Investors will be spoiled for choice as ongoing market volatility offers up some high-quality assets at bargain prices, say industry leaders.
Rising inflation and interest rates, an easing in the labour market and falling property prices, amid one of the most anticipated recessions in living memory, offered a range of investment opportunities for the most conservative or high roller investor, they said.
"I like these periods of uncertainty where markets don't really know what's coming," Craigs Investment Partners investment director Mark Lister said.
"So I think for long-term investors, they need to be cautious, be sensible, be disciplined, but also don't look a gift horse in the mouth."
Devon Funds head of retail Greg Smith said investors should also be aware much of the bad economic news forecast for this year had already been priced into the market.
"Pretty dire outcomes have been priced in and you've got some pretty high quality companies in New Zealand that are trading at a lot lower levels than they were a year ago. So there's some opportunity there for new investors," Smith said.
Lister said the risk profile was different for young investors compared with those investors with a short-term horizon, such as older people looking to retire soon.
"It's probably the most important question that people need to think about," he said.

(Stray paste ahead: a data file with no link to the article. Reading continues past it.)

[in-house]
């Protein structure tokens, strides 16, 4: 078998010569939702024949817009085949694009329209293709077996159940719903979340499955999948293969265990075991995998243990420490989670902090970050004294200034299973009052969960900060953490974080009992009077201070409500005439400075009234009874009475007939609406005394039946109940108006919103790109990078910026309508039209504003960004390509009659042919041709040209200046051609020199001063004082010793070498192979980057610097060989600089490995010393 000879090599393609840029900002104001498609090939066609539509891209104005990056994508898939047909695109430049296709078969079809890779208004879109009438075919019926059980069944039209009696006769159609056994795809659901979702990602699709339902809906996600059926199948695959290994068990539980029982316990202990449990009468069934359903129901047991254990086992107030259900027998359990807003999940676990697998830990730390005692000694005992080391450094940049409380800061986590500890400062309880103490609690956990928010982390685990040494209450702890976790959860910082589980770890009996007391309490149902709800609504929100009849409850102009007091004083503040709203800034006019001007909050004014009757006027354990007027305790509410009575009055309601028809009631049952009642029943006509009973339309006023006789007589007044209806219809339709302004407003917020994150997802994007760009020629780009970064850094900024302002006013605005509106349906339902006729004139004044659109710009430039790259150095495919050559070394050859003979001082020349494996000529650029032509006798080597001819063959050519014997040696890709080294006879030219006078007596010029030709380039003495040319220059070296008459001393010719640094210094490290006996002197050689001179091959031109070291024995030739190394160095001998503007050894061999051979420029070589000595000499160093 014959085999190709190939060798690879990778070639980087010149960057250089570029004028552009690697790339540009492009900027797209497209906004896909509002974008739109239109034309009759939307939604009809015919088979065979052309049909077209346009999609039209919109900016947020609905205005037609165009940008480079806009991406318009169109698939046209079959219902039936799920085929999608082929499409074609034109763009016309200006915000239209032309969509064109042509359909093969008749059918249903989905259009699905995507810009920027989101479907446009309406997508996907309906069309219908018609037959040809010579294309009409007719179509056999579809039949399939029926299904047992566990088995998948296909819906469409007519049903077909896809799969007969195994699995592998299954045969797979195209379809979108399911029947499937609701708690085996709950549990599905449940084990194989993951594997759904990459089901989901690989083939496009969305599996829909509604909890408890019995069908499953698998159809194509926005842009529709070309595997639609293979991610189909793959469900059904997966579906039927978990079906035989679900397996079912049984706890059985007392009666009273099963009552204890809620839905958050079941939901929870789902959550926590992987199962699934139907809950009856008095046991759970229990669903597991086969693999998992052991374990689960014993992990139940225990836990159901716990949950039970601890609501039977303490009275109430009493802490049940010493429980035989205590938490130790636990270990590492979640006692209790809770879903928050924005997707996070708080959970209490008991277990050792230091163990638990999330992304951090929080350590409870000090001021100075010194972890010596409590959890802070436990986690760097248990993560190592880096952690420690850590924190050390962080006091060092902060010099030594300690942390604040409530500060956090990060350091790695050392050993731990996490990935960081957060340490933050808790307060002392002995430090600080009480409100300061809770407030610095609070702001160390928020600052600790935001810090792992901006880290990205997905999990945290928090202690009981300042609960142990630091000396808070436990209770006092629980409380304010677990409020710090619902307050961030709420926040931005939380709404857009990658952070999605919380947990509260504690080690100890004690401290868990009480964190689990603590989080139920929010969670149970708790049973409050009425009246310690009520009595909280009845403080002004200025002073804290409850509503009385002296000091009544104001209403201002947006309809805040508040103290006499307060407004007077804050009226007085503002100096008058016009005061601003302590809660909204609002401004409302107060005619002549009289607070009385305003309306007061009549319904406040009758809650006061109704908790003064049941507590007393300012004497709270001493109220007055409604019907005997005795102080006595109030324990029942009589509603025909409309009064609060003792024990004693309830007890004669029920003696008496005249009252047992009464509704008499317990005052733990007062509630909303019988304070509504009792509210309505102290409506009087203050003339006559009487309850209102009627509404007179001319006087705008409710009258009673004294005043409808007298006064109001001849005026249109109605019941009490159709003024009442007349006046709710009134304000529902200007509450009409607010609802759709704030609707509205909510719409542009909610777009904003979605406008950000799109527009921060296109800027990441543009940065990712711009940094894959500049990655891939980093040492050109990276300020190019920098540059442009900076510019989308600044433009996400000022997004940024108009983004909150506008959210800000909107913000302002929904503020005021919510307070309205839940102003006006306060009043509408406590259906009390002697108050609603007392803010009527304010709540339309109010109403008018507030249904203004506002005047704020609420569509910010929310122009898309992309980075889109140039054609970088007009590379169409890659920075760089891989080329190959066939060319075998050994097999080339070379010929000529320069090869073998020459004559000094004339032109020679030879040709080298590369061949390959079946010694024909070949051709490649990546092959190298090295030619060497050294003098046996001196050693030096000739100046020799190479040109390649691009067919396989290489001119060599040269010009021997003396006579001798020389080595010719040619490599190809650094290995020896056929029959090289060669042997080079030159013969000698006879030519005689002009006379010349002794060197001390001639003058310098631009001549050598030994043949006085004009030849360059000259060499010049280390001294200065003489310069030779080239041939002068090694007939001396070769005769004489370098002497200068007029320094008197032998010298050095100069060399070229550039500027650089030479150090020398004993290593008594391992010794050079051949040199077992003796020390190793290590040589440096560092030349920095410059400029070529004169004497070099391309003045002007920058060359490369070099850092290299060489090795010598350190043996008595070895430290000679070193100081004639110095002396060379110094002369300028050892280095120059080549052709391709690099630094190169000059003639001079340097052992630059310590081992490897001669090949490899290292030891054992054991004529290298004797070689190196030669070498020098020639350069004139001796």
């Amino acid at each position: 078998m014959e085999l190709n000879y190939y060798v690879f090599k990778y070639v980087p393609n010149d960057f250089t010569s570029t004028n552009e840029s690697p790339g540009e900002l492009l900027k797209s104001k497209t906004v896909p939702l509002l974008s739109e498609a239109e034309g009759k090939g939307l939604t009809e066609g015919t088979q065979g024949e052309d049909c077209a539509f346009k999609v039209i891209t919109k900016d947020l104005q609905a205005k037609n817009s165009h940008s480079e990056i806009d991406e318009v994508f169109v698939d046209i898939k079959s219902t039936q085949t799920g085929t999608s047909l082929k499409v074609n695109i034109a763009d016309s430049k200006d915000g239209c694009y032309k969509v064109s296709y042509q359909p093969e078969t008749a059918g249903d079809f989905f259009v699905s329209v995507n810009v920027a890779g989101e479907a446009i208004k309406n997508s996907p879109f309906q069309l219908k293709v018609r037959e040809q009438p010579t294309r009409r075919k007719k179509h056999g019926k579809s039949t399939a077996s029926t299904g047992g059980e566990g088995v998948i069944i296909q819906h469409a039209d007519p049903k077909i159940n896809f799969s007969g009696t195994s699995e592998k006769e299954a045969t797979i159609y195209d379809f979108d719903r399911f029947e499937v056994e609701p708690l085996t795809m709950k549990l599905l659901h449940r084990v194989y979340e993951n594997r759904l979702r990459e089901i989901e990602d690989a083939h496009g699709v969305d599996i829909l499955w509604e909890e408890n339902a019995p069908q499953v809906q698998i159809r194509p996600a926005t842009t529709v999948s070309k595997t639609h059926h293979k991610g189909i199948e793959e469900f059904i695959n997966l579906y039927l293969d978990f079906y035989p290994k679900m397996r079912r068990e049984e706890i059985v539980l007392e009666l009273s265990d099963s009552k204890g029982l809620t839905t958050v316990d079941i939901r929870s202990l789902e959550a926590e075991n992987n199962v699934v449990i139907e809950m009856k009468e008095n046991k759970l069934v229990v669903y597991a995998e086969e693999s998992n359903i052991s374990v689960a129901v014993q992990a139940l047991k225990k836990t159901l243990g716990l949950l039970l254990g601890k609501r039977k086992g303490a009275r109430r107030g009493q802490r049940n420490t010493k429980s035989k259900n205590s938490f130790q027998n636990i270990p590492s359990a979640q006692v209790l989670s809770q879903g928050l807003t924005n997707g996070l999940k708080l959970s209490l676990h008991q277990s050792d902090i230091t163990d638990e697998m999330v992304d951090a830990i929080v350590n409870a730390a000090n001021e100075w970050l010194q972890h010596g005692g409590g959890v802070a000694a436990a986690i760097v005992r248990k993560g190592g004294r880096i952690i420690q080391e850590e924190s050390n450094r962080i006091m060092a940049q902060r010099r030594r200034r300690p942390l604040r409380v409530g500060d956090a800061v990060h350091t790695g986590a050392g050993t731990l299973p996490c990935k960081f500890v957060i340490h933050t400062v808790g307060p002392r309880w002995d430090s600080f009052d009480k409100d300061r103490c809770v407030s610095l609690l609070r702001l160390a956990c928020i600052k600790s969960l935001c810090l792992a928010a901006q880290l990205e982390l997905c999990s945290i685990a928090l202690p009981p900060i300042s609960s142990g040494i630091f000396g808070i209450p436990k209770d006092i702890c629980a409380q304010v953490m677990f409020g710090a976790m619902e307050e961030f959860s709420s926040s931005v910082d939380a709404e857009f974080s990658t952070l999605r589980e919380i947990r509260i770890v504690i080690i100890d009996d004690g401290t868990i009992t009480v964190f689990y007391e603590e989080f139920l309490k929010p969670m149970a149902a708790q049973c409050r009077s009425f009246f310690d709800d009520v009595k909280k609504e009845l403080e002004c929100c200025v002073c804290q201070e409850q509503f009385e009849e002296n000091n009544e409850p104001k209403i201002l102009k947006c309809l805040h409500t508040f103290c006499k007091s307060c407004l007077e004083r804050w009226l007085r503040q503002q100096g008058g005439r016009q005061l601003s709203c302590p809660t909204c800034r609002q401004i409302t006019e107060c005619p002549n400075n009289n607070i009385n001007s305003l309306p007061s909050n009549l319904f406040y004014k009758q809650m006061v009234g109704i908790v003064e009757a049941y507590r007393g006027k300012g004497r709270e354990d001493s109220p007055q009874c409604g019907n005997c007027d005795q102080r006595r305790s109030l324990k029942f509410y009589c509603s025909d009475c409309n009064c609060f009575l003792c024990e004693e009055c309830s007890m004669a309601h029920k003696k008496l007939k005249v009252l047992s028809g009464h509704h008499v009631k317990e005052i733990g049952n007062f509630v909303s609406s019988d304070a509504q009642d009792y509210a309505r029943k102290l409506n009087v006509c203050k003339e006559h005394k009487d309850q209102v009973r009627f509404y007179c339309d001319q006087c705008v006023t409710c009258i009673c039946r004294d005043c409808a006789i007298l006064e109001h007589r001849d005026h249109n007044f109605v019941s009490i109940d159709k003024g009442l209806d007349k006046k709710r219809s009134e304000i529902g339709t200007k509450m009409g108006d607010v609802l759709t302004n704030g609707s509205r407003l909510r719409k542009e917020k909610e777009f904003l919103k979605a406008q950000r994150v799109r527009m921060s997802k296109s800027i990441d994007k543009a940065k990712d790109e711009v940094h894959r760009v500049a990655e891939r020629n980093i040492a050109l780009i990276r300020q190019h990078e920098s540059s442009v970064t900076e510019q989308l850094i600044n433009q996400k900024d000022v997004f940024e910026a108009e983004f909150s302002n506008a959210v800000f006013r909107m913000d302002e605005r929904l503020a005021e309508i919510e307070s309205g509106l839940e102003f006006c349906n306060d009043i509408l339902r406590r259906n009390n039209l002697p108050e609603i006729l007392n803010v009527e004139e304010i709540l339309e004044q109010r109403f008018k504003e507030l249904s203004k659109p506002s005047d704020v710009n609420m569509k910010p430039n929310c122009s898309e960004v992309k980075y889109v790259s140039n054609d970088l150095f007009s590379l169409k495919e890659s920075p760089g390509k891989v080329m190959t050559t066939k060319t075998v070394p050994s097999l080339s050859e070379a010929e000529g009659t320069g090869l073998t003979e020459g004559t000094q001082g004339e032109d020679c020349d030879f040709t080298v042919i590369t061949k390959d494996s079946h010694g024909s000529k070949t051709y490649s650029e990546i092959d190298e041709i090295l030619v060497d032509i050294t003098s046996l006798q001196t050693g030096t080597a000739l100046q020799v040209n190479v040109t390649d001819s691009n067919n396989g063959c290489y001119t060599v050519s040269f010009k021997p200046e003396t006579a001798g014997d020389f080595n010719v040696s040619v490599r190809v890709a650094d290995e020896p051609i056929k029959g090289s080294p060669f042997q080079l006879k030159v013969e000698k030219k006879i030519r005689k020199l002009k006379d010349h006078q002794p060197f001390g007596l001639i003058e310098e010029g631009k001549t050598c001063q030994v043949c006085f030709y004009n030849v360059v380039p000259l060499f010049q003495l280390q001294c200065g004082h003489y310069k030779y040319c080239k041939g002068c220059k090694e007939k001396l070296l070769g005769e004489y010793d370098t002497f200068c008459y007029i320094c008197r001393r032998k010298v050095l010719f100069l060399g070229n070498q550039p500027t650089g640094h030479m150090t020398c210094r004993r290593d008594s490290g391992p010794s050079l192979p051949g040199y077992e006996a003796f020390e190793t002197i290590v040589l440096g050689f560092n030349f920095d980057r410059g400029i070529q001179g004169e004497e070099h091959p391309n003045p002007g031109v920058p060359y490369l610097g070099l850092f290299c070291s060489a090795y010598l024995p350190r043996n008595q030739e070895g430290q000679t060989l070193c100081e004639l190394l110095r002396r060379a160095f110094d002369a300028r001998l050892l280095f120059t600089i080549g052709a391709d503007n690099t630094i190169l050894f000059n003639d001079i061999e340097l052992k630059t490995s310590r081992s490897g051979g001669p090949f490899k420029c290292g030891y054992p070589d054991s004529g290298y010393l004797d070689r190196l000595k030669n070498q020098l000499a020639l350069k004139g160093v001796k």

"If you're on the cusp of retirement or you're nearing retirement, you shouldn't be in risk assets like shares or property to a large degree."
Lister said there were lower-risk options, such as fixed income investments.
"While [that investment category has] also had a rough ride, it's actually looking fairly good at the moment and it's much more predictable and stable and doesn't exhibit that same volatility."
However, he said there was a lot of choice for younger people and others with a longer investment horizon of 5 to 10 years.
"I think they should look forward to periods of uncertainty," Lister said, adding that blue chip companies were a personal favourite.
"A sweet spot for many of us, is those companies that give you a dividend of some degree. Maybe it's 2 or 3 percent, which isn't significant, but it's pleasing to still get those quarterly or six-monthly dividend cheques rolling in the door and you also get a reasonable growth profile with with it," Lister said.
Those companies included those with good management, low debt levels, strong cash flows, high dividends and growth prospects, such as Fisher & Paykel Healthcare, Port of Tauranga, Ryman Healthcare, Ebos, Mainfreight, Freightways, Infratil, Spark and some of the the electricity companies.
"I think all of those companies fit the bill and look right at home in a New Zealand portfolio of blue chips," he said.
"There's so many companies out there in the world that are fantastic."
Smith said the economic environment was not ideal for fresh initial public offerings of shares coming to market.
However, he said there would likely be some interest in the likely float of airline Virgin Australia on Australia's ASX as tourism bounced back.
He also said the economy might prove to be more resilient than forecast.
"China is a bit of wild card," Smith said.
"China has lagged on the reopening and it is only really just reopening up to the world. So that's that's a big positive as the global economy heads into a tricky year."
He said China was a key customer for New Zealand exporters.
"That could be a tailwind to a number of companies; that China reopening is also likely to help bring down inflation as well, which is going to be really important to a number of sectors," Smith said.
"There could be some good opportunities to make money if you're taking a 12-month view."